• Raw vegetables cut into sticks (such as carrots or cucumber).
  • Toasted muffin or bagel with salmon or cream cheese. Add capers and a squeeze of lemon for more flavour.
  • Scones, crumpets, or pancakes.

Healthy snacks for kids

Try to keep snacking to twice a day. Snacks such as chocolate, crisps, and biscuits can be high in salt and sugar so it’s best to keep these to an occasional treat. Also, try not to let your children fill up on snacks between mealtimes. Here are some healthy snack ideas.

  • Plain yoghurt or fromage frais topped with their favourite fruit.
  • Sliced or chopped fruits (apples, pears, bananas, and grapes).
  • Sticks of cheese or a cup of milk.
  • Rice cakes, breadsticks, or oatcakes.
  • Walnuts, almonds, or peanuts with some raisins (if your child is not allergic).

Dried fruits should be kept to mealtimes only, as they have a high sugar concentration that can contribute to the development of tooth decay. Sugary drinks can also cause tooth damage, so opt to give your child water or milk.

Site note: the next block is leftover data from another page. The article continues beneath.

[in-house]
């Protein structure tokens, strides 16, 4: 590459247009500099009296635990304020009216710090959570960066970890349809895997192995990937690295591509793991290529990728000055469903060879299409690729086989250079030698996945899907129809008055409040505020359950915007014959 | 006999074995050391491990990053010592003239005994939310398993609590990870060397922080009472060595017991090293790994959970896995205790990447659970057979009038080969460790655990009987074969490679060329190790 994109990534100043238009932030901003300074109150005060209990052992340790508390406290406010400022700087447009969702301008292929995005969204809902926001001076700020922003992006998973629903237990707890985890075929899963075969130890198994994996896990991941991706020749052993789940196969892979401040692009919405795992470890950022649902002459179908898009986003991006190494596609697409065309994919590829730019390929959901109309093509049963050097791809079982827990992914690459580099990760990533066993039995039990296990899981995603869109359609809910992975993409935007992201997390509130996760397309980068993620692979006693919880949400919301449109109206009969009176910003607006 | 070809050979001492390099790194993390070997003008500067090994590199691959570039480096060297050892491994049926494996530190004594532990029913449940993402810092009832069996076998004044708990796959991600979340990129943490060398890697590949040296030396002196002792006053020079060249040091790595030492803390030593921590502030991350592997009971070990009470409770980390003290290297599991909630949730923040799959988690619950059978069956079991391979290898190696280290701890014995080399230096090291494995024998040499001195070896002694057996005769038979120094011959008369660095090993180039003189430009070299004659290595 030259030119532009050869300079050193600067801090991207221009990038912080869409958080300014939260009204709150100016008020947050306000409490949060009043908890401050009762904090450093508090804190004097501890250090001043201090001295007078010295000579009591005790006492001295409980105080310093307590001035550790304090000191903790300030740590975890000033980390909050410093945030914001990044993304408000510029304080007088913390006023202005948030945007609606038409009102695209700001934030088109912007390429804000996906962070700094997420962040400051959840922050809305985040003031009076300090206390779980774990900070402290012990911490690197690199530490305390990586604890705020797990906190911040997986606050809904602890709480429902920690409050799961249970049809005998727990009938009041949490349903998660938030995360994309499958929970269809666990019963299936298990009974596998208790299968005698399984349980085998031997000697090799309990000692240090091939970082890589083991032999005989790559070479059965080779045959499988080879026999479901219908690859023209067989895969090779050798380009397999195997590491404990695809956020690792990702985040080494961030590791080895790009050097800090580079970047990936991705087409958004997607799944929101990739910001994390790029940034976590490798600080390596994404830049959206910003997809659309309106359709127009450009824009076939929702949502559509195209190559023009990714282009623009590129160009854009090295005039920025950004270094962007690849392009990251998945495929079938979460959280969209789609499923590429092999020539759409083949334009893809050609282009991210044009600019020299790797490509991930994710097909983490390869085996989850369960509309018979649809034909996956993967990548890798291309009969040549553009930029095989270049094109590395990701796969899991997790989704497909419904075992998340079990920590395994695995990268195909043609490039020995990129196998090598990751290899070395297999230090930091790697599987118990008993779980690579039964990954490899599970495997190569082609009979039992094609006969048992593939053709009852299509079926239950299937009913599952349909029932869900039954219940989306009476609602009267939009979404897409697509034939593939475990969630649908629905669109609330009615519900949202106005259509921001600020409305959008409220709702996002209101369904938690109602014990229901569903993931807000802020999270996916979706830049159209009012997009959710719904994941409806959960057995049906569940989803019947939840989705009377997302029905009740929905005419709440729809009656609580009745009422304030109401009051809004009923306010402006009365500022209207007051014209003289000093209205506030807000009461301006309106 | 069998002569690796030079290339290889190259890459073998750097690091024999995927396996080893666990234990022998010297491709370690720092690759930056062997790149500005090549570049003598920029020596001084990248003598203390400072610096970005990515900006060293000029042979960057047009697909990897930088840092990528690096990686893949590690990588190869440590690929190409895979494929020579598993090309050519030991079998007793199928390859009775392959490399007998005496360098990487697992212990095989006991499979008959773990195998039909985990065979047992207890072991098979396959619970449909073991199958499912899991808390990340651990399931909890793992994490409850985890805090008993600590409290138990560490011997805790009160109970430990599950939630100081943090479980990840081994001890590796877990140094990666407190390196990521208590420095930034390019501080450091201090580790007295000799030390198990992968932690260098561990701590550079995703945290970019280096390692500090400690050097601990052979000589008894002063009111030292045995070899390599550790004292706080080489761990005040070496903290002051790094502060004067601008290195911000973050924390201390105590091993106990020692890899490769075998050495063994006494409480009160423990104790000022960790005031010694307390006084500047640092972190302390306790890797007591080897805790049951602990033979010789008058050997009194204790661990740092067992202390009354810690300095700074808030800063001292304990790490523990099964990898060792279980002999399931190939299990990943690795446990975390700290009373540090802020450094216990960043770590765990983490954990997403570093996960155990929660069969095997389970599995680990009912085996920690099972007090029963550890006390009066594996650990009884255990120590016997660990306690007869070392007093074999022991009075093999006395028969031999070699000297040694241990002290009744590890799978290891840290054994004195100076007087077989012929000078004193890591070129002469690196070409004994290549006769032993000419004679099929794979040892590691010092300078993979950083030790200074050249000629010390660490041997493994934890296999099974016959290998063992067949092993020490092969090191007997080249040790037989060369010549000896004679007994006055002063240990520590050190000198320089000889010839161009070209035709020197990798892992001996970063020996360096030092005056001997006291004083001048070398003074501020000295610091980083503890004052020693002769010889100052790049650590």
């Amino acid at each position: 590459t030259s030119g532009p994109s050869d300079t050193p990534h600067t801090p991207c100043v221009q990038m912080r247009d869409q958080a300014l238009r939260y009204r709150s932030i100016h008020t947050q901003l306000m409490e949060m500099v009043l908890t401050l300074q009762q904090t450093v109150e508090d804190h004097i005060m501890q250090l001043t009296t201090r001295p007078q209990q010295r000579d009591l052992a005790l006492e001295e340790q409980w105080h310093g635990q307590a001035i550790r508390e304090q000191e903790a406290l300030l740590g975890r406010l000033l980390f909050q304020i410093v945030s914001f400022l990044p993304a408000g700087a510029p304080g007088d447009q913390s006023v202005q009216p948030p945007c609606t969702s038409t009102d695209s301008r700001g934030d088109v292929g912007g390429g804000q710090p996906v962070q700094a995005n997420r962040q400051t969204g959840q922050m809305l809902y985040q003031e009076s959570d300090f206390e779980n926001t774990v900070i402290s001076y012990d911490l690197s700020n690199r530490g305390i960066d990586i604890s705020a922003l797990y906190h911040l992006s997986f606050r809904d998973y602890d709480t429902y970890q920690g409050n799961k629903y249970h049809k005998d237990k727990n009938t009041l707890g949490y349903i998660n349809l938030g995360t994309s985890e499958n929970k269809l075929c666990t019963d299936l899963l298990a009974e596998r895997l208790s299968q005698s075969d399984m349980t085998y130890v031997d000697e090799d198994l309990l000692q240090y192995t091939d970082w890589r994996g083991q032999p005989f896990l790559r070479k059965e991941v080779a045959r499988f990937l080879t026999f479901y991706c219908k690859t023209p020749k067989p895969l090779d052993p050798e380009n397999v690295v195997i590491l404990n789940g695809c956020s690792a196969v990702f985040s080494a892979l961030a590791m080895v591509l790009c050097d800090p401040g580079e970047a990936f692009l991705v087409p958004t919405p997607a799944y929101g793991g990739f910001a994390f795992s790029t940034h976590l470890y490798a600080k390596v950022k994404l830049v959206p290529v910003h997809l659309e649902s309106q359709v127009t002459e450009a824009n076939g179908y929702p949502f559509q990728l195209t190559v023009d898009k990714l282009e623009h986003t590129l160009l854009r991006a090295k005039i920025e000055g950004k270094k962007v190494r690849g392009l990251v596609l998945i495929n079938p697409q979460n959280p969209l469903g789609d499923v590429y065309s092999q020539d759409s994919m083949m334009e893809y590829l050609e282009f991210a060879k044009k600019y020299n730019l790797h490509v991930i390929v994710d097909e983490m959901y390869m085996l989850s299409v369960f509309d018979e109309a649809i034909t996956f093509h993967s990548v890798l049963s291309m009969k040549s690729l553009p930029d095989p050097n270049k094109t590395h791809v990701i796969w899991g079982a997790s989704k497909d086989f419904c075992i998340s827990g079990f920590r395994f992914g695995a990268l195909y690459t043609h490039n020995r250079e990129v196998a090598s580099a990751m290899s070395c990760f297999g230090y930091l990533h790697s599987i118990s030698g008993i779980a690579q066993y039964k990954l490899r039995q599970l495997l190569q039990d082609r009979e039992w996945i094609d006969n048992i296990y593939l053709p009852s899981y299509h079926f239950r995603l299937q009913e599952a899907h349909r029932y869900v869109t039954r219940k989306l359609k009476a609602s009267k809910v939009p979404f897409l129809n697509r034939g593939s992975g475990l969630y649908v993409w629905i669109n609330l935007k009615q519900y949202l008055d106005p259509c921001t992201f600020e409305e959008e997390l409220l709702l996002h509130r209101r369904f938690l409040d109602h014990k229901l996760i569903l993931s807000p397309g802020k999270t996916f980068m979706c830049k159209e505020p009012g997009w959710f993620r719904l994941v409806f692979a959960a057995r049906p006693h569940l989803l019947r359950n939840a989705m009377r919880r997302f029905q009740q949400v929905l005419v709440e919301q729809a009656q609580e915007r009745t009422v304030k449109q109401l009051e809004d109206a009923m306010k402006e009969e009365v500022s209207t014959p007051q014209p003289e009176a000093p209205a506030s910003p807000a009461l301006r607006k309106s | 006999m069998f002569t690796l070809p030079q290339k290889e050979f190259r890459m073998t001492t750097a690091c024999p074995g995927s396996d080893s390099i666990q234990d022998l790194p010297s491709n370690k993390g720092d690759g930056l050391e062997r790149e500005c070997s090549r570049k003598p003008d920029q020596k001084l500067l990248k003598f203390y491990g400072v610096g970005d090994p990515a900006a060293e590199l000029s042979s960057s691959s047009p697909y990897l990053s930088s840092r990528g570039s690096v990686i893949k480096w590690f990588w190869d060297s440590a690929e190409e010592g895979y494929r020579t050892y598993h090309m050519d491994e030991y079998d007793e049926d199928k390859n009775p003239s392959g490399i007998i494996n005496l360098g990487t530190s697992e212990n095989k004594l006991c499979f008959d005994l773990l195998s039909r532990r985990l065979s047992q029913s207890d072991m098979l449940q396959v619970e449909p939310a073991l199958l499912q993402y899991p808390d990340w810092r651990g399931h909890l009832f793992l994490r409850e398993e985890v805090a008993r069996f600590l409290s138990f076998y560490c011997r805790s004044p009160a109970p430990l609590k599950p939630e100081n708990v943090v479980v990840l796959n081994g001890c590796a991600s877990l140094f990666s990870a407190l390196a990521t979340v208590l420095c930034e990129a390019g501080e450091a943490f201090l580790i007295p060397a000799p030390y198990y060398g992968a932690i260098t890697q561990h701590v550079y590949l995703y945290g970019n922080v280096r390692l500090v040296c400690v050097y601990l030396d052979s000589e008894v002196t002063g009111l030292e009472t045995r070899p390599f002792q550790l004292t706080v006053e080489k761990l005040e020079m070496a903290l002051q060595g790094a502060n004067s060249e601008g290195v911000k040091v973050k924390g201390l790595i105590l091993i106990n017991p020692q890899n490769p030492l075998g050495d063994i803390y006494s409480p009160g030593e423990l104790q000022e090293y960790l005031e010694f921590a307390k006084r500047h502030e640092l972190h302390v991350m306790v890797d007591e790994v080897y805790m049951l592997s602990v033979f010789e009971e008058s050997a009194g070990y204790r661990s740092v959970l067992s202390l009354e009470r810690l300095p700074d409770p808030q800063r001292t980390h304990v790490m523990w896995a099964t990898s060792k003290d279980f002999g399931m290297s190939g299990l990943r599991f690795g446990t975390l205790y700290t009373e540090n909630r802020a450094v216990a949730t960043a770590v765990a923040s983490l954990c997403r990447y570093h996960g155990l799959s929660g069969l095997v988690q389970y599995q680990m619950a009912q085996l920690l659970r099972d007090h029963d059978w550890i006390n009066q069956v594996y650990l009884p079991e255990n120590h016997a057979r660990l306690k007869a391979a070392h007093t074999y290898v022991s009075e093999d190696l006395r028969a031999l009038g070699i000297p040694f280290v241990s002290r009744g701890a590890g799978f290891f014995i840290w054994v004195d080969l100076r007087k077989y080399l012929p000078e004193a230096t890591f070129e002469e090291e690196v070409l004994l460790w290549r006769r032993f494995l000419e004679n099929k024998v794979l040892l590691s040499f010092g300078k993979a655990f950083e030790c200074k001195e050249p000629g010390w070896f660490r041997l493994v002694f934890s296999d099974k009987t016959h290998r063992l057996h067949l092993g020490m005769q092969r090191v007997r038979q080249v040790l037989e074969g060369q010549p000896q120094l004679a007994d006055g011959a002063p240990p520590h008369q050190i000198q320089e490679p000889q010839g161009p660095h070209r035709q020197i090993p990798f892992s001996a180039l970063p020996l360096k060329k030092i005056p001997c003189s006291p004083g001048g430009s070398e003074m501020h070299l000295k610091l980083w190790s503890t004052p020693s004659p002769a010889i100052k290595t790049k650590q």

mixed nuts on a wooden board

Top tips for healthy eating at home

  • Offer your children a wide variety of foods to make sure that they get all the nutrients and energy they need. Give them a range of foods from the four main food groups: carbohydrates, fruits and vegetables, protein, and dairy.
  • Try to plan your meals for a few days ahead and order bigger deliveries, or do fewer shops.
  • Give your family a mixture of white, brown, and wholegrain bread varieties so they don’t get bored of the same bread. This will provide them with carbohydrates, various vitamins, and fibre.
  • Give your children the opportunity to pick a meal once a week. If they’re old enough, they may be able to cook some of it, helping with chopping, adding ingredients, and serving it. We like to celebrate the end of the week by making pizzas together on a Friday evening.
  • To get a variety of fruits and vegetables, I have a seasonal box delivered directly from a local farm every week. My children help me to unpack the box, wash it, and present the fruits nicely in a bowl. A rainbow of fruits and vegetables will provide your children with different vitamins (especially vitamin C) and are also a source of fibre.